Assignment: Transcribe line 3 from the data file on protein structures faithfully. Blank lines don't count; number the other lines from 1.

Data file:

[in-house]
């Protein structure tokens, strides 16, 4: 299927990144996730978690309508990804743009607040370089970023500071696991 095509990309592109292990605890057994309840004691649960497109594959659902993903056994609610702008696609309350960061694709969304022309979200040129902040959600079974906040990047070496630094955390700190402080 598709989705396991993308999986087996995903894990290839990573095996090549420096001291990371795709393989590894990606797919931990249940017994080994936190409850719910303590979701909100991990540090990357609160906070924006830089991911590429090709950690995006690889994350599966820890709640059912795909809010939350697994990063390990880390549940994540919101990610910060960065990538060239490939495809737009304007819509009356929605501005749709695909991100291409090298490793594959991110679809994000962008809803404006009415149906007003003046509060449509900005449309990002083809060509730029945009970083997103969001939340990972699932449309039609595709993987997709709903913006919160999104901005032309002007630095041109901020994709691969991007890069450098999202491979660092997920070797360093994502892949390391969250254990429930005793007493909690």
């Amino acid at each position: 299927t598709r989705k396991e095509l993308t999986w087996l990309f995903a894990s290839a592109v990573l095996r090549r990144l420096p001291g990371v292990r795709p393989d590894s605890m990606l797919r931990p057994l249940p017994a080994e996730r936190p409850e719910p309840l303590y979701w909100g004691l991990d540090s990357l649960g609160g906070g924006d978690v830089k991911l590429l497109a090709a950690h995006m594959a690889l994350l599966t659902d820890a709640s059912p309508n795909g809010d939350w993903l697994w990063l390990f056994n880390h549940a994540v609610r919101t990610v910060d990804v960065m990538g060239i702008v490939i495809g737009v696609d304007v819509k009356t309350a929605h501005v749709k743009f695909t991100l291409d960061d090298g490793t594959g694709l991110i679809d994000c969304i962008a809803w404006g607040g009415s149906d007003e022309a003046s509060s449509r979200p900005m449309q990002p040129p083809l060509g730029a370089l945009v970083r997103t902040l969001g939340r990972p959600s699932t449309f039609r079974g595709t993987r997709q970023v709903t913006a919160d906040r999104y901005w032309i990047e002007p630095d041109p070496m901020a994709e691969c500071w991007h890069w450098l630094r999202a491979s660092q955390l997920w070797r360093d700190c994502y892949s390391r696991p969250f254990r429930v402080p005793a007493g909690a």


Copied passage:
């Amino acid at each position: 299927t598709r989705k396991e095509l993308t999986w087996l990309f995903a894990s290839a592109v990573l095996r090549r990144l420096p001291g990371v292990r795709p393989d590894s605890m990606l797919r931990p057994l249940p017994a080994e996730r936190p409850e719910p309840l303590y979701w909100g004691l991990d540090s990357l649960g609160g906070g924006d978690v830089k991911l590429l497109a090709a950690h995006m594959a690889l994350l599966t659902d820890a709640s059912p309508n795909g809010d939350w993903l697994w990063l390990f056994n880390h549940a994540v609610r919101t990610v910060d990804v960065m990538g060239i702008v490939i495809g737009v696609d304007v819509k009356t309350a929605h501005v749709k743009f695909t991100l291409d960061d090298g490793t594959g694709l991110i679809d994000c969304i962008a809803w404006g607040g009415s149906d007003e022309a003046s509060s449509r979200p900005m449309q990002p040129p083809l060509g730029a370089l945009v970083r997103t902040l969001g939340r990972p959600s699932t449309f039609r079974g595709t993987r997709q970023v709903t913006a919160d906040r999104y901005w032309i990047e002007p630095d041109p070496m901020a994709e691969c500071w991007h890069w450098l630094r999202a491979s660092q955390l997920w070797r360093d700190c994502y892949s390391r696991p969250f254990r429930v402080p005793a007493g909690a």